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As always, I'm having serious issues with the horrible way they're treating these kids at the school. Maybe that's why I'm having issues with Helen's attitude, too: I'm torn.

I agree it's right to not take revenge on people who have hurt you. But is it ever wrong to also have a balanced view - as in knowing that you're really NOT at fault?

Helen has her faults, but she's not ALL bad. The fact that she is a thoughtful girl is, I think, a good trait to have, not to mention what appears to be a personal relationship with/dependence on God.

What's your take on Helen's response to the constant nagging, scolding, and punishing?

Comments

( 17 pages turned — Post )
singersdd
Jul. 10th, 2009 03:22 am (UTC)
I'm reminded of James, telling us that we'll be rewarded for bearing patiently with unjust punishments, etc.

But poor Helen. All of the children in those situations deserved a much better life than they had.
butterbobbin
Jul. 10th, 2009 03:36 am (UTC)
True. I also started thinking about Jesus' own response to the accusations at His trial, he stood there and didn't say a word. If Jesus did it, I guess we should aspire to do the same.

I love the subtle digs she gives to Brocklehurst in the text. Without ever coming out and saying, "He was a hypocrite," she makes an even more decisive statement. I am always happy to get to the part where the school gets a makeover.
ruthette
Jul. 10th, 2009 01:39 pm (UTC)
Ugh, Brocklehurst. I just want to give him a wedgie.
butterbobbin
Jul. 10th, 2009 02:29 pm (UTC)
Of course the kid would prefer learning a Psalm over having a sweet if he knows he gets TWO for learning the Psalm. Was he so dense he couldn't see through that?
ruthette
Jul. 10th, 2009 02:30 pm (UTC)
I know! I was thinking the EXACT SAME THING.
butterbobbin
Jul. 10th, 2009 02:39 pm (UTC)
Kids aren't stupid. I'll bet even Jane saw right through that, though she's too nice to say so.
ruthette
Jul. 10th, 2009 02:40 pm (UTC)
The book titled Things Jane Could Have Said But Didn't would be quite a long one, I think.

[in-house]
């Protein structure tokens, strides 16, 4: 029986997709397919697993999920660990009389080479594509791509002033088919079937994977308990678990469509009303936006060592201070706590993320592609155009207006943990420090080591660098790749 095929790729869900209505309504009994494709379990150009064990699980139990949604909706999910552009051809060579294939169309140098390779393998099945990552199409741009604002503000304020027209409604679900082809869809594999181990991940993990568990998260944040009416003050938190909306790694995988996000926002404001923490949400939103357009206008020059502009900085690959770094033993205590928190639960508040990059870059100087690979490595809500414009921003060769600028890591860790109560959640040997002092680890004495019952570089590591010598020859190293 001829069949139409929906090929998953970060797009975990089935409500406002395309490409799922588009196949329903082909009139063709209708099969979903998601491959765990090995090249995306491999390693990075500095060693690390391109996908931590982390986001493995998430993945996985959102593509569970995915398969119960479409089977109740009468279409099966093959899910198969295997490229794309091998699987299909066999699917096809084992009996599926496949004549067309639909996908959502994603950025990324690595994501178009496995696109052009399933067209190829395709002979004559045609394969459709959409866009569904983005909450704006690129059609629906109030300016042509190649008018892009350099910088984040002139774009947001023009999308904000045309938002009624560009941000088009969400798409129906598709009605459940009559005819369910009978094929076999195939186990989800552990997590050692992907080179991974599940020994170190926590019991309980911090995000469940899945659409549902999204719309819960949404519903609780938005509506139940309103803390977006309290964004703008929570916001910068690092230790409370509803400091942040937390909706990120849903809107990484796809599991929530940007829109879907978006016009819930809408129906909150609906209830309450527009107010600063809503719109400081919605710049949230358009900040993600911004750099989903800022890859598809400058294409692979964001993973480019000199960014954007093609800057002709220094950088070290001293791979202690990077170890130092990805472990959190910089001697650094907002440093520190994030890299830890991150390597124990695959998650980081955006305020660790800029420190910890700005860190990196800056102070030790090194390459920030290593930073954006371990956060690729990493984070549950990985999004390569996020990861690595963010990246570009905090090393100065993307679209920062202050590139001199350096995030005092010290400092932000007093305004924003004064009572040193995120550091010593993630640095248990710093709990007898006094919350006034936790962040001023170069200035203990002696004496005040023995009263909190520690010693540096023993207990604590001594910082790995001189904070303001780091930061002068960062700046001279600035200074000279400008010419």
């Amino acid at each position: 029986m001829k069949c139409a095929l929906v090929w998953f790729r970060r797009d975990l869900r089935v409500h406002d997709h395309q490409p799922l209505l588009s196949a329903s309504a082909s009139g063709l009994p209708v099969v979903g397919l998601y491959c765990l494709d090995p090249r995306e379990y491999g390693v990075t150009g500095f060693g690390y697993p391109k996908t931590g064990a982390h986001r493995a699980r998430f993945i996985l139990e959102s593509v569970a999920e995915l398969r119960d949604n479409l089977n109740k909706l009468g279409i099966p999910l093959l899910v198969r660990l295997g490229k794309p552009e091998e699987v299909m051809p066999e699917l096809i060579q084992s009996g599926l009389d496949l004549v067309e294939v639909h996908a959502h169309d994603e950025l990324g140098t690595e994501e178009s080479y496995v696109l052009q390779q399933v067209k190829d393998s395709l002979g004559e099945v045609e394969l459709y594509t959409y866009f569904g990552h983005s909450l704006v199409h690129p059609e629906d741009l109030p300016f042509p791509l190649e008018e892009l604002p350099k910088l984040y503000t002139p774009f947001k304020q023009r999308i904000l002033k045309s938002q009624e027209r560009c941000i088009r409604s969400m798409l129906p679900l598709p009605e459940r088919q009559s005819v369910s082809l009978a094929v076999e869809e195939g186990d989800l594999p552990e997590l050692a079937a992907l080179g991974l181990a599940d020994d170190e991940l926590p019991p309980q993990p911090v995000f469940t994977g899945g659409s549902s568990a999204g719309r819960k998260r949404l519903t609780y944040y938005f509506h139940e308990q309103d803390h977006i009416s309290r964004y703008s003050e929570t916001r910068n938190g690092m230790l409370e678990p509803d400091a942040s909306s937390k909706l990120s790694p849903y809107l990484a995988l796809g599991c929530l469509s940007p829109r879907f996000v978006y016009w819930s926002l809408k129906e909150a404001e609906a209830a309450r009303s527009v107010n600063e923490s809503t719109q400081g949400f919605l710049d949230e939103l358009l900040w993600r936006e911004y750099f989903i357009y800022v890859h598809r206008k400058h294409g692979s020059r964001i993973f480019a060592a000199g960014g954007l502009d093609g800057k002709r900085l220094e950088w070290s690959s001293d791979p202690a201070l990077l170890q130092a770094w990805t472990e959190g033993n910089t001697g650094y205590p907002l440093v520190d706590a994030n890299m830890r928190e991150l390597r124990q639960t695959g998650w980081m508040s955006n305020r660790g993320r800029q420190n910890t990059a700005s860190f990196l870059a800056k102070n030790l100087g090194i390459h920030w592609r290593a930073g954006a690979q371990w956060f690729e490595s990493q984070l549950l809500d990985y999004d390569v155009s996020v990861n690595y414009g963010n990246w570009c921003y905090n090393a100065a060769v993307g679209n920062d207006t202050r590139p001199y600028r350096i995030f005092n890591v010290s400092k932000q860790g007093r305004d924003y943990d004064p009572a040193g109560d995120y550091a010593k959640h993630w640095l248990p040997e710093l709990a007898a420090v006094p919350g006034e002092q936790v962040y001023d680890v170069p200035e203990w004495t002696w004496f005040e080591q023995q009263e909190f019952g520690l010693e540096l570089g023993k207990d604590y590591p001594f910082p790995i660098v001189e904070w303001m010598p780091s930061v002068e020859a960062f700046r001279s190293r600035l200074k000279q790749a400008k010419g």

butterbobbin
Jul. 10th, 2009 02:42 pm (UTC)
I agree.
ruthette
Jul. 10th, 2009 02:42 pm (UTC)
Not to mention AWESOME. We might have to write it ourselves.
ruthette
Jul. 10th, 2009 02:45 pm (UTC)
Brocklehurst
And what kind of a dweeb doesn't know that some hair just curls naturally.

*auto-wedgie*
butterbobbin
Jul. 10th, 2009 02:47 pm (UTC)
Re: Brocklehurst
Especially when his own DAUGHTERS are *oh, horrors* wearing silk, fur, and curls.
ruthette
Jul. 10th, 2009 02:47 pm (UTC)
Re: Brocklehurst
I KNOW! The injustice of it all just galls me.

What a DWEEB.
ruthette
Jul. 10th, 2009 01:38 pm (UTC)
We are supposed to "overcome evil with good"...

But what I don't get is Helen's "I'm bad and I deserve it" attitude. The only way she would react that way would be if that's how she was treated at home from childhood; however, Bronte doesn't give us much information about her childhood years, other than the fact that her mother is dead and her father remarried.
butterbobbin
Jul. 10th, 2009 02:41 pm (UTC)
I think that's exactly what bothers me. I couldn't find the right words to put it in - she doesn't seem to have the concept that one can, with God's help, become good and be rewarded here as well. It's almost like she's resigned herself to not really try anymore to be good because she'll never be able to.
(Deleted comment)
butterbobbin
Jul. 10th, 2009 10:41 pm (UTC)
Exactly. I think it's grand to aspire to a level of meekness like that, especially if we're being punished for doing right, as Christians will be in some form or other.

But I don't think God wants us, either, to have NO feelings of self-esteem and self-confidence!

It's interesting how Jane develops, as well. She does come to grips, as it were, with acceptance of her lowly station and seems to have genuine humility - yet there's also an honesty, common sense, and a realistic outlook on life. That's how I want to be.
joyfulmelody
Jul. 20th, 2009 08:24 am (UTC)
I just read chapter 6 (I started reading later) and I think part of Helen's reaction is just acceptance of her situation. Because after so many years of being treated like garbage, you start to think "well, I must be garbage" and I think she simply resigns herself to the fact that there is nothing she can really do to change it (at least at this point in the book). If she stands up for herself or shows more emotion it'll only get her into more trouble and prove & fuel their false accusations and bad feelings towards her. So really, diving into the spiritual virtues of meekness and contrition, and the Jesus-like attitude of taking it with silence and grace is her only refuge--the only positive way to deal with it without allowing it to completely destroy her. I may be projecting a bit though, but those were my thoughts and feelings while reading.
butterbobbin
Jul. 20th, 2009 07:13 pm (UTC)
That's definitely true. I know if I'm around people who perceive me a certain way for any length of time, I start to think they're right, whether it's a positive or negative way. I wouldn't have thought to apply it to this, though.
( 17 pages turned — Post )